SCIENCE

Oops: One In Six Scientists Using The Wrong Cells In Labs

Some researchers who believe they're working with human cells are actually experimenting on the wrong cell type. Some of them are even studying the wrong species

SCIENCE
(Illustration: Diana Quach/Vocativ)
Dec 10, 2015 at 2:22 PM ET

Miracle cures begin with testing on humble human cells multiplying in Petri dishes. On the front lines of drug development—long before human trials, and even animal studies—promising medications are tested on laboratory cells to measure toxicity and effect. We’d sure hope these cells are labeled correctly. Alas, that is not always the case.

“What if we told you that approximately one in six researchers working with human cells are using the wrong cell line?” writes Retraction Watch, a blog that promotes transparency and accuracy in scientific research. “They believe they are studying the effects of a drug on breast cancer cells, for instance, but what they really have are cells from the bladder.” In fact, there’s an entire database out there of mislabeled cells—with over 400 contaminated cell lines, a population of cells descended from a single cell, on the list.

Sometimes, it’s a forgivable mistake (two similar types of ovarian cancer cells got mixed up on several occasions). But every now and then, the errors are more egregious. Vocativ found roughly 30 cases in the database in which researchers who thought they were studying human cells were in fact studying animal cells:

How does this happen? “It’s astonishingly easy for cell lines to become contaminated,” Amanda Capes-Davis, chair of the International Cell Line Authentication Committee (which maintains the database) wrote on Retraction Watch. “When cells are first placed into culture, they usually pass through a period of time when there is little or no growth, before a cell line emerges. A single cell introduced from elsewhere during that time can outgrow the original culture without anyone being aware of the change in identity.”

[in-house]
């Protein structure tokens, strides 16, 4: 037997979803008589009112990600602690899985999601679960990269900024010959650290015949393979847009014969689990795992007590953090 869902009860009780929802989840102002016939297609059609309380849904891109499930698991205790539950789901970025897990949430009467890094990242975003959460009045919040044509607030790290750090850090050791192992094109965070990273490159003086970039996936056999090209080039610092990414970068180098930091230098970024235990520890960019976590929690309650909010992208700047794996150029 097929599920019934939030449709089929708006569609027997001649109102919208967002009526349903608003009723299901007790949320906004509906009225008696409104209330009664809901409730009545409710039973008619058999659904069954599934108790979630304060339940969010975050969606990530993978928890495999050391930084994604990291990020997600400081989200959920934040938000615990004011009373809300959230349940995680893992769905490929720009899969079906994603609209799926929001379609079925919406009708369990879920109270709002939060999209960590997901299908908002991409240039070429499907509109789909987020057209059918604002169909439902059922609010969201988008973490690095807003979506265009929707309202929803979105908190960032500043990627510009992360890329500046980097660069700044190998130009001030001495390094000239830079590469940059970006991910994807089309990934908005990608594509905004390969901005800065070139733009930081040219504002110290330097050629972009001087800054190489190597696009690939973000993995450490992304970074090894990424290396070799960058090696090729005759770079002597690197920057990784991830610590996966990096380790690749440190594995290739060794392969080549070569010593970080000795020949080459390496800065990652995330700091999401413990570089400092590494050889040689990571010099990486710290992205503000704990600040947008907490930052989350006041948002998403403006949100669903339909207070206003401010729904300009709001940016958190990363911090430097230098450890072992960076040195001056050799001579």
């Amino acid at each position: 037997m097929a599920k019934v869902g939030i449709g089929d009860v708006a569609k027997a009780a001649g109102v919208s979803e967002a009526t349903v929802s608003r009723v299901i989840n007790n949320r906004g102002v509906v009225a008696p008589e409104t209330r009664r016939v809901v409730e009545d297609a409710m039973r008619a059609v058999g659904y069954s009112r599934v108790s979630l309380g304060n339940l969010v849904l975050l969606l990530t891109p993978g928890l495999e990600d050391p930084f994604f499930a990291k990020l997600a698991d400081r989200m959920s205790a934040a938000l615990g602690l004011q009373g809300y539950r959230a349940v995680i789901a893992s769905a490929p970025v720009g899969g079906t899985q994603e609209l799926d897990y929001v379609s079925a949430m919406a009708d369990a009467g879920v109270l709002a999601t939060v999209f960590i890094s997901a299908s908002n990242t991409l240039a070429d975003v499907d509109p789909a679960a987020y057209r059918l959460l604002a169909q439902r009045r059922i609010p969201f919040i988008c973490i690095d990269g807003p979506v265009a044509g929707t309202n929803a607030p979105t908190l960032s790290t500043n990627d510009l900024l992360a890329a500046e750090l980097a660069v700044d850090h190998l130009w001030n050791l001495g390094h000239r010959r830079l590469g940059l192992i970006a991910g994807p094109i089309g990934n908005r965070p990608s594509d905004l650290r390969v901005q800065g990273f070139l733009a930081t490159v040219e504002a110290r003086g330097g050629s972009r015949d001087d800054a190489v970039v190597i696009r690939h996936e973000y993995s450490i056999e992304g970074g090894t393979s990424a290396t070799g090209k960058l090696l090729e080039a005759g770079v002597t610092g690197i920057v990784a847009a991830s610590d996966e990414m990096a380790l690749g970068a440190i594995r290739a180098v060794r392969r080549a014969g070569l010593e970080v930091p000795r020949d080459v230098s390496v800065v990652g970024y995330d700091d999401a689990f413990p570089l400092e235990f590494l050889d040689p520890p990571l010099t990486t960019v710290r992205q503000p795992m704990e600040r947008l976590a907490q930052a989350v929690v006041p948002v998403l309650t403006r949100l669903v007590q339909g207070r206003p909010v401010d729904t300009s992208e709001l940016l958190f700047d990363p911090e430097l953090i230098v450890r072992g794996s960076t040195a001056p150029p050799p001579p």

The most common contamination in the database is “ovarian adenocarcinoma”, often referred to as “HeLa cells.” HeLa cells were originally harvested from Henrietta Lacks, a black woman who became the first (non-consenting) source for an immortal cell line, after doctors took a sample from her ovarian tumor. The progeny of those HeLa cells are now among the most studied human cells in basic science—barely a lab exists that doesn’t have at least of few of Henrietta Lacks’ cells lying around. But there are other common contaminants, too:

Scientific journals are finally taking notice. Earlier this year, Nature journals instituted a policy requiring all authors to check that the cell lines in their research had not been flagged by the database. Meanwhile, as scientists have become aware of the problem, many of them are beginning to self-authenticate by running relatively simple genetic tests on their samples to ensure that bladder cells aren’t really lung cells in disguise, for example.

But in the mean time, these mistakes can have fairly serious ripple effects. “All these numbers add up—to scientific mayhem,” Capes-Davis writes. “Decisions are being made about new anticancer drugs and other treatments based on work in misidentified cell lines. Hundreds of articles are published using these cell lines under their false identities, and read by other scientists who will use those cell lines for their own work.”